Input
As input for playing this game you will receive a text file containing an integer N, the number of word sets you need to play your game against. This will be followed by N word sets, each starting with an integer M, the number of words in the set, followed by M words. All tokens in the input will be separated by some whitespace and, aside from N and M, will consist entirely of lowercase letters.

Output
Your submission should contain the lexicographically shortest strings for each corresponding word set, one per line and in order.

Constraints
1 = N = 100
1 = M = 9
1 = all word lengths = 10

Example Input
5
6 facebook hacker cup for studious students
5 k duz q rc lvraw
5 mybea zdr yubx xe dyroiy
5 jibw ji jp bw jibw
5 uiuy hopji li j dcyi

Example Output
cupfacebookfor hackerstudentsstudious
duzklvrawqrc
dyroiymy beaxeyubxzdr
bwjibwjibwjijp
dcyihopjijliuiuy

(Please remove spaces from example outputs. slashdot filters ftl)

Old folks definitions (2)

sgt scrub (869860) | more than 2 years ago | (#38663036)

Hacking: Using your capabilities to gain access and explore an unknown programmable system.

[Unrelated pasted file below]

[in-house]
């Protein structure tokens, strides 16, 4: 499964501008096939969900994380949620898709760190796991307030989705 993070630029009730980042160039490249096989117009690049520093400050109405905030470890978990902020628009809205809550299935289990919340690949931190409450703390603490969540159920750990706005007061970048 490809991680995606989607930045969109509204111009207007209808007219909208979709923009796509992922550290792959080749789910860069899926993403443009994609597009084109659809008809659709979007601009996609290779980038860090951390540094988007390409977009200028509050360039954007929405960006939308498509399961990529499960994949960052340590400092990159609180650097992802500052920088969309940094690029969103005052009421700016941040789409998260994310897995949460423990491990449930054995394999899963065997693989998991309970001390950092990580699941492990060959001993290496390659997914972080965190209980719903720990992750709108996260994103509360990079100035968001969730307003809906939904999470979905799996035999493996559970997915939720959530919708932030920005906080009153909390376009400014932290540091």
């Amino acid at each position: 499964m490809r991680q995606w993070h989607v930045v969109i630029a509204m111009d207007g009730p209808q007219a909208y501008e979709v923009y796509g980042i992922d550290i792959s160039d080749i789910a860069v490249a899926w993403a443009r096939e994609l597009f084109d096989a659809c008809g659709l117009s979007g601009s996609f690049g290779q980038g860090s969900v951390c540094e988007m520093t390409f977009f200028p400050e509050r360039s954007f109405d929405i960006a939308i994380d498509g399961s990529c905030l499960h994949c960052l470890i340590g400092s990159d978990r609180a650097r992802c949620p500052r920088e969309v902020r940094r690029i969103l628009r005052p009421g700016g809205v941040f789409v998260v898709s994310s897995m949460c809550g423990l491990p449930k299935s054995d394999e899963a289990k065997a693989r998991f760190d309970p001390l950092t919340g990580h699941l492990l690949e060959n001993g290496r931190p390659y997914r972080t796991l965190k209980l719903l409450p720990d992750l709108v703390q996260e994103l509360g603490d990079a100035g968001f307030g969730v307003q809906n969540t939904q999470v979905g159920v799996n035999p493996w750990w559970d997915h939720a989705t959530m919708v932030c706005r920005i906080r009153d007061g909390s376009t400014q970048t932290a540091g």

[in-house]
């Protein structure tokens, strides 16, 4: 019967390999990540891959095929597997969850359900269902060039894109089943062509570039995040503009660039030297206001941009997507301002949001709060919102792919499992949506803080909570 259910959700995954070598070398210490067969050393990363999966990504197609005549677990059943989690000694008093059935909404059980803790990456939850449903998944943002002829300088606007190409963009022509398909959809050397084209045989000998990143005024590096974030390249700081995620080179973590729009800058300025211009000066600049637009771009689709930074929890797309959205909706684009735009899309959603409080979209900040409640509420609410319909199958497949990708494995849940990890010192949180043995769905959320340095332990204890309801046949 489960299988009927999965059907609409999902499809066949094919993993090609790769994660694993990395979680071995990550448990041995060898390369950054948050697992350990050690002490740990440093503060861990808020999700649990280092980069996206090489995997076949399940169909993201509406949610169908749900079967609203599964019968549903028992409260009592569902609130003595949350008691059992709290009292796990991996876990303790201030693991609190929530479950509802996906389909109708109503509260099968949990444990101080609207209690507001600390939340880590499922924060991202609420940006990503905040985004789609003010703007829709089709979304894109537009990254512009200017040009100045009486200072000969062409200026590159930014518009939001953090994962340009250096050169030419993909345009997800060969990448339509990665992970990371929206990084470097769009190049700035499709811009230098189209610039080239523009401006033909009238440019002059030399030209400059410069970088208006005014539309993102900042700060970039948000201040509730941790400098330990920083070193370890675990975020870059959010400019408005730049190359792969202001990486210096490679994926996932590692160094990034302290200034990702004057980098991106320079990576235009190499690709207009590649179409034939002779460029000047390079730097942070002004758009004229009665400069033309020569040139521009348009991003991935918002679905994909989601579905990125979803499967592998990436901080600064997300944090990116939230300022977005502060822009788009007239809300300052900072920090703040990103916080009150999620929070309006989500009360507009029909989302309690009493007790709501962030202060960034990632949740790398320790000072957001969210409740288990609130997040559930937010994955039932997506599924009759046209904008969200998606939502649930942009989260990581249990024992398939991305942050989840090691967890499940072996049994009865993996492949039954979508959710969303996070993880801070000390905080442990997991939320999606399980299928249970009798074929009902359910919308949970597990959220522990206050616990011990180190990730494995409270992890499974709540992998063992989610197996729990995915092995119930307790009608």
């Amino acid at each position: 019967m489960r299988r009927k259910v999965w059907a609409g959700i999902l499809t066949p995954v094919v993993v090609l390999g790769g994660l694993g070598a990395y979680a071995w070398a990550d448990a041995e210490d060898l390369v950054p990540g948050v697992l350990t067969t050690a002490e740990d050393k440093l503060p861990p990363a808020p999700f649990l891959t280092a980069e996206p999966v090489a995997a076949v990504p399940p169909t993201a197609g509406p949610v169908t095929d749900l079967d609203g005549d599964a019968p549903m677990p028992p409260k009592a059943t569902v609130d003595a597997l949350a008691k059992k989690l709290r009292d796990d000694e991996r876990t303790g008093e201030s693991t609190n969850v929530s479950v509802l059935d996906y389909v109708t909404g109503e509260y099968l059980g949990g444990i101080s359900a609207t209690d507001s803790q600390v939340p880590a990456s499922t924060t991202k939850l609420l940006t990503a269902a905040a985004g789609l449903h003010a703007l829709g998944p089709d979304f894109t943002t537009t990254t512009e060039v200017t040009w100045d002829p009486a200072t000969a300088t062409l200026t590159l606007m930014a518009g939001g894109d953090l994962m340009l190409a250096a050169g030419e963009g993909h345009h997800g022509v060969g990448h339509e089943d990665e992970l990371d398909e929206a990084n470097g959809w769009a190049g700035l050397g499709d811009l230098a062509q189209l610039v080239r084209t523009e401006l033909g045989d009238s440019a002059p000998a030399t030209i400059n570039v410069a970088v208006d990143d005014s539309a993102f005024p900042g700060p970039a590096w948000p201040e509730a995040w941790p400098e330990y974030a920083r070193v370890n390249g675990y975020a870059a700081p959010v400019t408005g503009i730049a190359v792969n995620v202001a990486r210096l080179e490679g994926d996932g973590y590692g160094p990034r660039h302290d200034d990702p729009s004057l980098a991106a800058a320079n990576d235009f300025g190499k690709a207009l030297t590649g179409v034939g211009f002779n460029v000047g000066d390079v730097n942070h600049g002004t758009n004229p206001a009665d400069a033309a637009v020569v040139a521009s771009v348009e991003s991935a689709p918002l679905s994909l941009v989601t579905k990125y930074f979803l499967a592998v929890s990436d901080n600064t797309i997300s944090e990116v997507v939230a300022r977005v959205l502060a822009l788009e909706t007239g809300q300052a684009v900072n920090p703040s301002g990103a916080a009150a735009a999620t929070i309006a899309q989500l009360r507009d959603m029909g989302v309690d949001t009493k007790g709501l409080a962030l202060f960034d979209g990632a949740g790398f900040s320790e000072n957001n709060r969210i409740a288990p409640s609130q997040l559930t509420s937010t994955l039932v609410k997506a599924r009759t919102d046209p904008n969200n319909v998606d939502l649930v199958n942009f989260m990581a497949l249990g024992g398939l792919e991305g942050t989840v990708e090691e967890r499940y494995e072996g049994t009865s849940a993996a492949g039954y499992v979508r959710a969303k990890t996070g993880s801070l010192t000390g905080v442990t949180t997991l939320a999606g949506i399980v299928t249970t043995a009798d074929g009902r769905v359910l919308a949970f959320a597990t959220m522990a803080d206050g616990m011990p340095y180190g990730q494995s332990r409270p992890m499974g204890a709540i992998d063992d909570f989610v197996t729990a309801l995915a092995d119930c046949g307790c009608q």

Cracking: Using knowledge of existing tools and systems to gain access and exploit a known programmable system.

Re:Old folks definitions (2)

_0x783czar (2516522) | more than 2 years ago | (#38663302)

I'd say that's a fair way to define it. It seems that our culture is beginning to label anything a hack these days, even accessing someone's Facebook when they're not looking.

Re:Old folks definitions (1)

AthanasiusKircher (1333179) | more than 2 years ago | (#38663514)

Hacking: Using your capabilities to gain access and explore an unknown programmable system.

Actually, for old-timers (and many still at MIT), hacking can imply getting access and exploring just about any kind of system, even gaining physical access and exploring. (Hence, the "hacks" at MIT which have involve placing objects in inaccessible places, etc., which comes from a culture of "hacking" (i.e., exploring) the rooftops, basement tunnels, and other parts of MIT campus.)

But "hacking" in the early days did seem to be associated with certain types of electronic systems, notably telephones and the MIT model railroad club.